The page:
Cyprus Mail
CM Regular Columnist Opinion

Stay calm, democracy British style will solve Brexit

Britain's Conservative Party MP Jacob Rees-Mogg leaves his home, following the Brexit votes the previous evening, in London, Britain, March 28, 2019. REUTERS/Hannah McKay

Crisis what crisis? The queen is still head of state in Britain, parliament is in robust good health and HM judges are beyond reproach. All that happened on Friday, March 29, 2019 was that the government was unable to get its withdrawal agreement through parliament.

Despite adverse consequences many Brits would not mind leaving the EU without a withdrawal agreement and that is reflected in the fact that parliament rejected it in the knowledge that other things being equal Britain would leave the EU with no deal on April 12.

‘April is the cruellest month, breeding lilacs out of the dead land, mixing memory and desire’ wrote TS Elliot in in his poem The Wasteland in 1922 when Britain was at the zenith of her power – ruling the waves and governing a quarter of the land on Earth. America was waiting in the wings to replace her as top dog but that had to wait for another world war and the advent of the atom bomb.

Mixing memory and desire is what Brexit is all about. As a German commentator observed: Britain is a huge loss to the EU. She is worth 20 of the 28 countries of the Union. The trouble with an ever-closer political union in Europe is that with the rise of populism, Germany and France could easily follow Britain out if they start mixing memory and desire.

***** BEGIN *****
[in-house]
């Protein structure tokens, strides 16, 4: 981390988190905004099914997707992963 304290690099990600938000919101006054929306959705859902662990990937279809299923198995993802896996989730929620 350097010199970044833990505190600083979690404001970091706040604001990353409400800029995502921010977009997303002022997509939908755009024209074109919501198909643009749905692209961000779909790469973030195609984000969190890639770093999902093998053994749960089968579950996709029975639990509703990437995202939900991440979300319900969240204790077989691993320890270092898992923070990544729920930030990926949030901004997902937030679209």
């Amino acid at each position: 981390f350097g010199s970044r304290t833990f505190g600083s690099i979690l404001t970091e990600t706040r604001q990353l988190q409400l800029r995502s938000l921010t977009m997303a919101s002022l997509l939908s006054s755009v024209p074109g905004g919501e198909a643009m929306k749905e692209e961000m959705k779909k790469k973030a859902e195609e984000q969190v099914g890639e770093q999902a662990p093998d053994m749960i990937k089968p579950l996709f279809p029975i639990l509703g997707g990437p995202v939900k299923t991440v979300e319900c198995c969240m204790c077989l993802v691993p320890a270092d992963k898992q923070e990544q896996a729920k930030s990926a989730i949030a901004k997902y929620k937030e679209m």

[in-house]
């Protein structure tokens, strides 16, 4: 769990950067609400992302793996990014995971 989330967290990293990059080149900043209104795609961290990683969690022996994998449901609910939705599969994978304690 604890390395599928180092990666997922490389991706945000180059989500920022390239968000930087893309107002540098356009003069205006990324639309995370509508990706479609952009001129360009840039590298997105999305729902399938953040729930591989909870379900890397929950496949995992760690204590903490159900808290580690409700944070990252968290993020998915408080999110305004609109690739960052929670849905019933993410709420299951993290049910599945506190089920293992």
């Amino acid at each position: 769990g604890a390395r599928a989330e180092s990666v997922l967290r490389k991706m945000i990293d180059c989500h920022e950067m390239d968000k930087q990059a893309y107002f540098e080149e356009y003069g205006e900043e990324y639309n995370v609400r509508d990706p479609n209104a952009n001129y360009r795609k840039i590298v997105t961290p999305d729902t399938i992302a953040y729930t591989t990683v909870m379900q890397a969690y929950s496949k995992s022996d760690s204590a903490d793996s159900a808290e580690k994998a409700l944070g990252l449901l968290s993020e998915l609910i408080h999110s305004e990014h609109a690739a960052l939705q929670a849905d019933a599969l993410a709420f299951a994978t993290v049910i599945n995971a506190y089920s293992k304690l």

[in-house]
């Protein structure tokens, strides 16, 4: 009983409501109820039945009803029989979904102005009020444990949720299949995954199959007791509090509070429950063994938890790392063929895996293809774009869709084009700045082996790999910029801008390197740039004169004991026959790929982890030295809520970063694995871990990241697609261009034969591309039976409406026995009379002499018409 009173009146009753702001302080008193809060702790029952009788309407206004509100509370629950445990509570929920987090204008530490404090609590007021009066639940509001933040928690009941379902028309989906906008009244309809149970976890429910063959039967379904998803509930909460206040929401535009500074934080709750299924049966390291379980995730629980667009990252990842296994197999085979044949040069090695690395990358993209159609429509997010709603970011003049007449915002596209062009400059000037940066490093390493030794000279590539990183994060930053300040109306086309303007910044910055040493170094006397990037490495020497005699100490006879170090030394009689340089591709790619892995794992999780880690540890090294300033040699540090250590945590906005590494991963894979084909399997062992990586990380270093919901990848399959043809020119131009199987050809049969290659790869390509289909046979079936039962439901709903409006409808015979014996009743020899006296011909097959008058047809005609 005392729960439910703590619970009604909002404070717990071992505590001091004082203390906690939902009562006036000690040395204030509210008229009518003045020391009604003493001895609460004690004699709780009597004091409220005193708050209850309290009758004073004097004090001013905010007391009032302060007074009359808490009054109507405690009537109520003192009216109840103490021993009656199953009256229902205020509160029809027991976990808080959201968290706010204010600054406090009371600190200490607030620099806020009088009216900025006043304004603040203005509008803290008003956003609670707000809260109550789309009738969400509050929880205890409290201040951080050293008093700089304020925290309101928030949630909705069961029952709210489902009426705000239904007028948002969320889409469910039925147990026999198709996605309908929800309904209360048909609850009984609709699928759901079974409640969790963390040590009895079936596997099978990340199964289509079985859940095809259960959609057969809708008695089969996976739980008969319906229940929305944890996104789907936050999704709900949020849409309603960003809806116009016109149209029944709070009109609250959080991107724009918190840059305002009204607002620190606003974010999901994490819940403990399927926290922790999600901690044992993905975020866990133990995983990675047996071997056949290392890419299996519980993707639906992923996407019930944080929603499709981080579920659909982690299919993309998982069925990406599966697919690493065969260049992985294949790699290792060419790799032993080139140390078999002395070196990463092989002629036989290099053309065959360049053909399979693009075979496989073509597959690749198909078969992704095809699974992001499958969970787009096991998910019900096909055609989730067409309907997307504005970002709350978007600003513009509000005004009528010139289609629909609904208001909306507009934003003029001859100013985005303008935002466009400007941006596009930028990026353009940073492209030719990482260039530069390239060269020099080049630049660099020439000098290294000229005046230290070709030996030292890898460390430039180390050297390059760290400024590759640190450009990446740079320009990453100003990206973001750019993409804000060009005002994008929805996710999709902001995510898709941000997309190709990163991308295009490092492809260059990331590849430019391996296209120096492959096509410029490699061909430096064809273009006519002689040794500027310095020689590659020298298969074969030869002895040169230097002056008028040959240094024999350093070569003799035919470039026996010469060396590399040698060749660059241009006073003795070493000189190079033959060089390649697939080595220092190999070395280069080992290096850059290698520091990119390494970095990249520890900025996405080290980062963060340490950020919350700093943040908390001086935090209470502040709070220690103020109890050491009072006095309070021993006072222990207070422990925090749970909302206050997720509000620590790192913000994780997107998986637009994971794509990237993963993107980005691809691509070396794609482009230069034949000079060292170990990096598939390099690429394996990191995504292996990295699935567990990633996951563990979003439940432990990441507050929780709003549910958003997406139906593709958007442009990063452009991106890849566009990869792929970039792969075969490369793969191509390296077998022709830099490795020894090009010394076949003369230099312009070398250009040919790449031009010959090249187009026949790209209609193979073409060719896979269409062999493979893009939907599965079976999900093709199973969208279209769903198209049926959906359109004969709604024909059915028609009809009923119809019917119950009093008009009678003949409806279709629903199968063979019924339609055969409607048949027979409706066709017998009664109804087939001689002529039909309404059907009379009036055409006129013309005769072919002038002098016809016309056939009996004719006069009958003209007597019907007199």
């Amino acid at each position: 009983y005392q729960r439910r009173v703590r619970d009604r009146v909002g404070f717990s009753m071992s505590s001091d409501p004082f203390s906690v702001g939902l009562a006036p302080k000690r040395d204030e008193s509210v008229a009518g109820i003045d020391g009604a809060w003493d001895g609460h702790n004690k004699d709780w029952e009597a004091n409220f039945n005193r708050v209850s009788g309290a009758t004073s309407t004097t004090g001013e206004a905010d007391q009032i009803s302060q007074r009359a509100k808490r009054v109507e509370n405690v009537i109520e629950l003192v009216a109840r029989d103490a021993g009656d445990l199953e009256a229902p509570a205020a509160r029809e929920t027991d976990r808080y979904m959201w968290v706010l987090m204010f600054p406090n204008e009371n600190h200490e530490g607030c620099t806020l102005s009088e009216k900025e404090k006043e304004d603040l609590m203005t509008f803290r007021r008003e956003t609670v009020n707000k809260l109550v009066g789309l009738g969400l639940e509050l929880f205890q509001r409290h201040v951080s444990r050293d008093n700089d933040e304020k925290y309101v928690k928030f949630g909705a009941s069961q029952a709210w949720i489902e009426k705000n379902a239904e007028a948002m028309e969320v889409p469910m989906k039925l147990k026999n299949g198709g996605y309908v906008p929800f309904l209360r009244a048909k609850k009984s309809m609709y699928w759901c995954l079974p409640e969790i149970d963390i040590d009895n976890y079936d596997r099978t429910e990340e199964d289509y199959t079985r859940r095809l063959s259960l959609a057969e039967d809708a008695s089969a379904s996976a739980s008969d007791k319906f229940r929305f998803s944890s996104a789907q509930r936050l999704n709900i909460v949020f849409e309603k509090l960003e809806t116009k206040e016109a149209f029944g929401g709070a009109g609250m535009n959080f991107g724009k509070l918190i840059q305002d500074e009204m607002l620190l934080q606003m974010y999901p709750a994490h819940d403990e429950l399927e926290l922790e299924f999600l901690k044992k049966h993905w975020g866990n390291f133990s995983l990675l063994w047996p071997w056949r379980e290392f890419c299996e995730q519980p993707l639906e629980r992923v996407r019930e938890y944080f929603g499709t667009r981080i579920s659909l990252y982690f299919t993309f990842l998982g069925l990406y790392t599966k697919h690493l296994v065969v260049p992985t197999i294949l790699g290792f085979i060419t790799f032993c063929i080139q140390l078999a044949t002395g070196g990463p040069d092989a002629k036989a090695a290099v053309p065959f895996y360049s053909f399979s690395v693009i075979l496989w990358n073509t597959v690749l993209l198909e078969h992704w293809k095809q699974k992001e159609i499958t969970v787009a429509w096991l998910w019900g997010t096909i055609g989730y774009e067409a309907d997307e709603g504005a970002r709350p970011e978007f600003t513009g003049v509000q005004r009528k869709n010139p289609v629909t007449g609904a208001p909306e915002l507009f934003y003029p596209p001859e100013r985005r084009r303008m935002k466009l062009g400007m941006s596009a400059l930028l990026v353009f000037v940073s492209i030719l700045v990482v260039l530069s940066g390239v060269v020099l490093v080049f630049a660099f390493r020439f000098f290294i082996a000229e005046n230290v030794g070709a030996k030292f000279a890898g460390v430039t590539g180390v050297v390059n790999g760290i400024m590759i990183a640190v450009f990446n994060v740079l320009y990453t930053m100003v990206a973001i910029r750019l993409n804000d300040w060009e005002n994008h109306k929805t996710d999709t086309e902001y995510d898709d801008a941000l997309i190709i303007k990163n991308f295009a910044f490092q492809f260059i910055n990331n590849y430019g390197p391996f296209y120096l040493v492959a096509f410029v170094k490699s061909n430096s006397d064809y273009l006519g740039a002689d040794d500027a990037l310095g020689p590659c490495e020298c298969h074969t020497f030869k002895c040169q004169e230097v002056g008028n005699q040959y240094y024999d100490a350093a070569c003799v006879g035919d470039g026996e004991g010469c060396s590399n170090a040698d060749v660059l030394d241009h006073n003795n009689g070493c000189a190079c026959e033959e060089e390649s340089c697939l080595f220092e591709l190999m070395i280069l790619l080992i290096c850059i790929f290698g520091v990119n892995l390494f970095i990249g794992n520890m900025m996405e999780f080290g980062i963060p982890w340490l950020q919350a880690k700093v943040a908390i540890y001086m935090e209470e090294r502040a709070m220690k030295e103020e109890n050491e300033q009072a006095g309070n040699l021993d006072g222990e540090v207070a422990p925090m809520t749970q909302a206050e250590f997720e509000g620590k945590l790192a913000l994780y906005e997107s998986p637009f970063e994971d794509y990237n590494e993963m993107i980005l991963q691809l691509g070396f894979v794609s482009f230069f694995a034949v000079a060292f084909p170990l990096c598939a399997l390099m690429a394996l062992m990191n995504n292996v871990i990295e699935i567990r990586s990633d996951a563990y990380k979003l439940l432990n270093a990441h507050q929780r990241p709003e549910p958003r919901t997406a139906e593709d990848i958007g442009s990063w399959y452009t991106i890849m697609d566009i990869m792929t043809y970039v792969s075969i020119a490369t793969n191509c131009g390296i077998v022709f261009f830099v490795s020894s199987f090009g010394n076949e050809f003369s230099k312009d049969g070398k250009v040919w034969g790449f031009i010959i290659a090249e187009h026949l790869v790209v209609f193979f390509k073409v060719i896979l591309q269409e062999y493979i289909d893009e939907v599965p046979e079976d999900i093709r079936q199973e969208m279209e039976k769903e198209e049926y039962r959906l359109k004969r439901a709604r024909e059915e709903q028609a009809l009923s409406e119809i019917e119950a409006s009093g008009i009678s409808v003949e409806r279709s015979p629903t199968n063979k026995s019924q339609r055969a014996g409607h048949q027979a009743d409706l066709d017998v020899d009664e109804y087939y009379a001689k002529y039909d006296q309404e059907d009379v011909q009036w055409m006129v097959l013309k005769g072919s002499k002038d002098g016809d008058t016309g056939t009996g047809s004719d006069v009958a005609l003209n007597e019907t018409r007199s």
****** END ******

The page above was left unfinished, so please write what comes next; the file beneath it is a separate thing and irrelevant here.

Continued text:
But that is for another time. So far as Britain is concerned, there is nothing to panic about recent political developments as some commentators appeared to do last Friday.  Britain is a representative democracy in which parliament is sovereign. Parliamentary sovereignty means that parliament determines who governs; it passes the laws by which the people are governed and calls the government to account on how the country is being governed. However one parliament cannot bind a future parliament whatever the people may have voted for on a previous occasion. Thus a binary choice in a referendum marginally in favour of one course of action rather than another cannot bind a future parliament.